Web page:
Roaring Fork School District students use capstones to deepen mental health awareness
Seniors use final project to channel personal experiences into community conversation
Yamilet Vazquez goes by “Yami” for short, and used her senior capstone project to give survivors of sexual abuse a voice.
“It happens to everyone and it may happen at any time, but the fact that they’re survivors is what truly makes the story important,” Vazquez said.
Vazquez is a senior at Basalt High School and grew up in the Roaring Fork Valley, but for as familiar she is with the area, she said she had no idea individuals close to her had experienced this kind of abuse and are survivors themselves.
“I realized that I didn’t actually know everyone as well as I thought I did. They told me, ‘hey, I was molested when I was younger,’ and I was shocked…I think I was the third person that they told, and this happened years ago…I knew them my entire life, they cared for me and protected me and to find out that happened to them, it made me see why they took care of me the way they did,” Vazquez said.
She said she learned that it’s impossible to know everything that goes on behind closed doors. When doing the research for her Capstone, the final product being a website intended to showcase testimonies from survivors, similar to a museum exhibit in Belgium from 2018, she said she hoped to bring the experience of survivors to light.
Natasha Jewell, a senior at Roaring Fork High School, also had a personal encounter with the subject she chose to pursue for her capstone.
“It all kind of started my freshman year. One of my best friends, Patrick Palardy, killed himself. So I started working with his mom before I even had the idea for the capstone my sophomore year. I would volunteer at a bunch of the fundraisers she put on,” Jewell said.
For the past year, Jewell has volunteered at Stepping Stones, as a mentor for students younger than her. Jewell said she feels like their unofficial big sister and just takes the time to get to know the kids, whether it be through video games or walks to the Dollar Tree.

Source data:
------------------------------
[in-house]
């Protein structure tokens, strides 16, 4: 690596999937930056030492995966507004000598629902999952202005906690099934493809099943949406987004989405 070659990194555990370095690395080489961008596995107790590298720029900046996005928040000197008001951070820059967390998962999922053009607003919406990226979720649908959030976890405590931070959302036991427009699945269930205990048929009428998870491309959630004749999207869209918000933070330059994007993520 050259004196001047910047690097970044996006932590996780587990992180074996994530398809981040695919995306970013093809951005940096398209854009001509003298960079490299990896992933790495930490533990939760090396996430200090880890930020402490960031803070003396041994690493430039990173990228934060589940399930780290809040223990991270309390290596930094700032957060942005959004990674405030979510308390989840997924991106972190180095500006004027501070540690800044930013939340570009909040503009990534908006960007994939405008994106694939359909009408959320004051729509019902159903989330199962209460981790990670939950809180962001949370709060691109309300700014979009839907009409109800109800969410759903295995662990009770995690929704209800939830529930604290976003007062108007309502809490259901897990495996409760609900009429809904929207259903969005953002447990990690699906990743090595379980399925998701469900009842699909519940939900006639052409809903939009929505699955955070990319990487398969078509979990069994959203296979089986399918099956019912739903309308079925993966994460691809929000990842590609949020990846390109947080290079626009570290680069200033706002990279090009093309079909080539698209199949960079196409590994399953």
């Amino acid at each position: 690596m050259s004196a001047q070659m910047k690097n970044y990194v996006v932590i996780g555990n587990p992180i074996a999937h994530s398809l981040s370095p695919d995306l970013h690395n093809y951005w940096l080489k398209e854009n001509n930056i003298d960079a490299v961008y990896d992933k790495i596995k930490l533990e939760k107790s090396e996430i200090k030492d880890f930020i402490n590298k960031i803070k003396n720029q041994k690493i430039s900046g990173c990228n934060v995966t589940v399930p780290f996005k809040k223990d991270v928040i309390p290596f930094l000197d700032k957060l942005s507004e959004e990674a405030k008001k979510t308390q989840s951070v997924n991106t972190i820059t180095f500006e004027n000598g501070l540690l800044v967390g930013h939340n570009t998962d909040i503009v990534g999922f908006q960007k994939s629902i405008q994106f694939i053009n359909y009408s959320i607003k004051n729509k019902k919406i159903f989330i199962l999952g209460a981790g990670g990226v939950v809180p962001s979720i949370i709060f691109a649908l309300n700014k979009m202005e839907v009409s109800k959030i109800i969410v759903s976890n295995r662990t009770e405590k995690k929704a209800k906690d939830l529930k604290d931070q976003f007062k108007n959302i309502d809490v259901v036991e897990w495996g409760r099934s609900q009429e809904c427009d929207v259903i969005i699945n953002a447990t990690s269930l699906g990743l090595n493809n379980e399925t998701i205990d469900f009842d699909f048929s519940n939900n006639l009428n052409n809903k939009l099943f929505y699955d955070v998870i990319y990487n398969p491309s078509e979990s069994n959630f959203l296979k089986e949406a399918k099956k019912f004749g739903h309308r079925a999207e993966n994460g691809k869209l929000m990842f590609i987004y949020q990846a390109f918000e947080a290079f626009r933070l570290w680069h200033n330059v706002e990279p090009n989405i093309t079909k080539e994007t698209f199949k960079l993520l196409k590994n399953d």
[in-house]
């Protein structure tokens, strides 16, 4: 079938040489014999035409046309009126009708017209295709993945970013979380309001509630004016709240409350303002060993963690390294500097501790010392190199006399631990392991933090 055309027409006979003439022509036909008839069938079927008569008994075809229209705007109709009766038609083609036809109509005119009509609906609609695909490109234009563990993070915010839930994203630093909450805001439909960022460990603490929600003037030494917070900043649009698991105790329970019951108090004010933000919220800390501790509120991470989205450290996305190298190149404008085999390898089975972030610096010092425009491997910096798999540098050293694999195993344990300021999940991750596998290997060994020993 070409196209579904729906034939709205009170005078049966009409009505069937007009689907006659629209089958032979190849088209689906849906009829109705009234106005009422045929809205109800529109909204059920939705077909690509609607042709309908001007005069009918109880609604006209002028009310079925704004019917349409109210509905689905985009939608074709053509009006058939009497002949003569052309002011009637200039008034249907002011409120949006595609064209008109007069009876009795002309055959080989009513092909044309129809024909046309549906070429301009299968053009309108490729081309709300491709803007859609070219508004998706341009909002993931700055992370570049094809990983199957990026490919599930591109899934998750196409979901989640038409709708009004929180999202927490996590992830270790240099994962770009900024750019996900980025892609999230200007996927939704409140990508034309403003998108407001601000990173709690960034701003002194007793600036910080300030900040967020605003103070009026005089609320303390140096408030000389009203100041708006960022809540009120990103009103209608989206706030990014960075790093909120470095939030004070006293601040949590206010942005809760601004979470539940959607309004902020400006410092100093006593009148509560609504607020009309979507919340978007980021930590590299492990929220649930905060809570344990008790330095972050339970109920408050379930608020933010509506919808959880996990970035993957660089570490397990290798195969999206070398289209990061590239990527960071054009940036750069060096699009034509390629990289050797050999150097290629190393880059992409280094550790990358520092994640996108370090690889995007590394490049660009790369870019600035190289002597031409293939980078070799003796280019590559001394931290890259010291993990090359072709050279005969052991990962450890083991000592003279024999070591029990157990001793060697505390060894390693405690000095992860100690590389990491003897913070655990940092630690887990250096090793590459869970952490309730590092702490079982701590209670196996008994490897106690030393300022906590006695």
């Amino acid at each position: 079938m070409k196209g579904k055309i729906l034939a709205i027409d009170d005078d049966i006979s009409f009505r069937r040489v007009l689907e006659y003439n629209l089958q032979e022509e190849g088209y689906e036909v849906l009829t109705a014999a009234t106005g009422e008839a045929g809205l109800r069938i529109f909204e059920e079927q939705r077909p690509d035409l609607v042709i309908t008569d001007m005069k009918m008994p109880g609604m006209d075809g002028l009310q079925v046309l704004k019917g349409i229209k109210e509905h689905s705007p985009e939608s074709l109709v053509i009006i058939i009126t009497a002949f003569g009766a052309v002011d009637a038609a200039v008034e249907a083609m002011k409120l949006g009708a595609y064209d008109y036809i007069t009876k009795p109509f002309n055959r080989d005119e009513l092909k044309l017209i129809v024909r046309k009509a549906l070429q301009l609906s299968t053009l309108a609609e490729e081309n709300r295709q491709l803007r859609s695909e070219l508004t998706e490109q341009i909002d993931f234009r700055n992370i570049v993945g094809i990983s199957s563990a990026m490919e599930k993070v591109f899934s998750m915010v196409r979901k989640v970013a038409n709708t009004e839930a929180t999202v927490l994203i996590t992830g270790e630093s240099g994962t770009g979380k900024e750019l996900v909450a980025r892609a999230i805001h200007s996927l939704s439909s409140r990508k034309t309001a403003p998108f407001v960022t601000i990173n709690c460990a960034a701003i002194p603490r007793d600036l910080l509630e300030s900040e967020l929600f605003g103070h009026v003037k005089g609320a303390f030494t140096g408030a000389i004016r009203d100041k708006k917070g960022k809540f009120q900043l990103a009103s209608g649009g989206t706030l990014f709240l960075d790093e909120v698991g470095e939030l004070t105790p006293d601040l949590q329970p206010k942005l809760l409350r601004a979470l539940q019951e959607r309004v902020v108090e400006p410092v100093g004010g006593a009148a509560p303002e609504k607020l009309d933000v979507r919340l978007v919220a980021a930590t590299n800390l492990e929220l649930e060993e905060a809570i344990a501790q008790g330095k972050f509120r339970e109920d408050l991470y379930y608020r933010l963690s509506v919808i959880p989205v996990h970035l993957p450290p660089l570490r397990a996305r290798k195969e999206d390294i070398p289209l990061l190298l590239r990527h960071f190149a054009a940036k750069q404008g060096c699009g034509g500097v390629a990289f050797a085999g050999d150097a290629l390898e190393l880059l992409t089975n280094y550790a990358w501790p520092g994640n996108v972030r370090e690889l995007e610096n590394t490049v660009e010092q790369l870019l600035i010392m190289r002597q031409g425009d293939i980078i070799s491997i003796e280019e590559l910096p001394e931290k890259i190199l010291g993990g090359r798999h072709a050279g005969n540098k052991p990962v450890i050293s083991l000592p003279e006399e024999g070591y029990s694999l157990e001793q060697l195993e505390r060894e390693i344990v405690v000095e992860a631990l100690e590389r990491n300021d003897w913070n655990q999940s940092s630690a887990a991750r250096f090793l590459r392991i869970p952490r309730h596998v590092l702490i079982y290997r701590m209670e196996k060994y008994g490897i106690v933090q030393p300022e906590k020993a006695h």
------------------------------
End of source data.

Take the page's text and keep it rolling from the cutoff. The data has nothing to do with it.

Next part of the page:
“I’m just an older sister to them I guess that’s not really related…I think it’s important because a lot of these kids have a lot of struggles at home and at school as well. Growing up is really hard. I remember middle school was super hard for me, I got bullied and stuff, and my mental health was not really good. And I remember Patrick was actually there for me,” Jewell said.
The tangible element of Jewell’s capstone was the fundraising work she did, which all had to be virtual because of COVID-19. Her community expert, Kyle Crawley, the executive director of Stepping Stones, taught her how to write a letter to potential donors and exceed her fundraising goal of $10,000. Jewell said initially she wanted to raise $100,000 so the non-profit could break ground on a second location in El Jebel that would be called Patrick’s Place, but for now the donations she collected will go towards remodeling of the Carbondale facility.
“I think I raised (over) $15,000, so I definitely went a bunch over just by writing one letter so I was really impressed with myself…And I got a plaque donated…My plan is to have Patrick on it, and we’re still working out the words…But it will also say ‘in loving memory,’” Jewell said.
Savanna Pearson, the capstone coordinator for RFHS, said it’s common for students to change their mind as they go through the process of completing the project they begin during their junior year. Because of the flexibility the district provides students with, it allows them to explore different avenues before settling on a topic to pursue, Pearson said.
“The capstone has been a really cool opportunity for students to either get more involved in something they’re already interested in, that they may not feel like they have time for, or for students to realize things they are interested in,” Pearson said.
Vazquez said her mom asked her what she planned on doing with the information she collected and insights she gained while working on the capstone. She said as she enters college she won’t shy away from controversial topics just because the conversations surrounding them may be difficult to have.
“I just want to make sure that people’s voices are being heard on any occasion that they can be heard. Even if it’s like posting things on social media,” Vazquez said. “It’s just the little things that make a difference to someone who’s been through so much that I realized how important it is to be kind to everyone I meet.”
Support Local Journalism
Support Local Journalism
Readers around Glenwood Springs and Garfield County make the Post Independent’s work possible. Your financial contribution supports our efforts to deliver quality, locally relevant journalism.
Now more than ever, your support is critical to help us keep our community informed about the evolving coronavirus pandemic and the impact it is having locally. Every contribution, however large or small, will make a difference.
Each donation will be used exclusively for the development and creation of increased news coverage.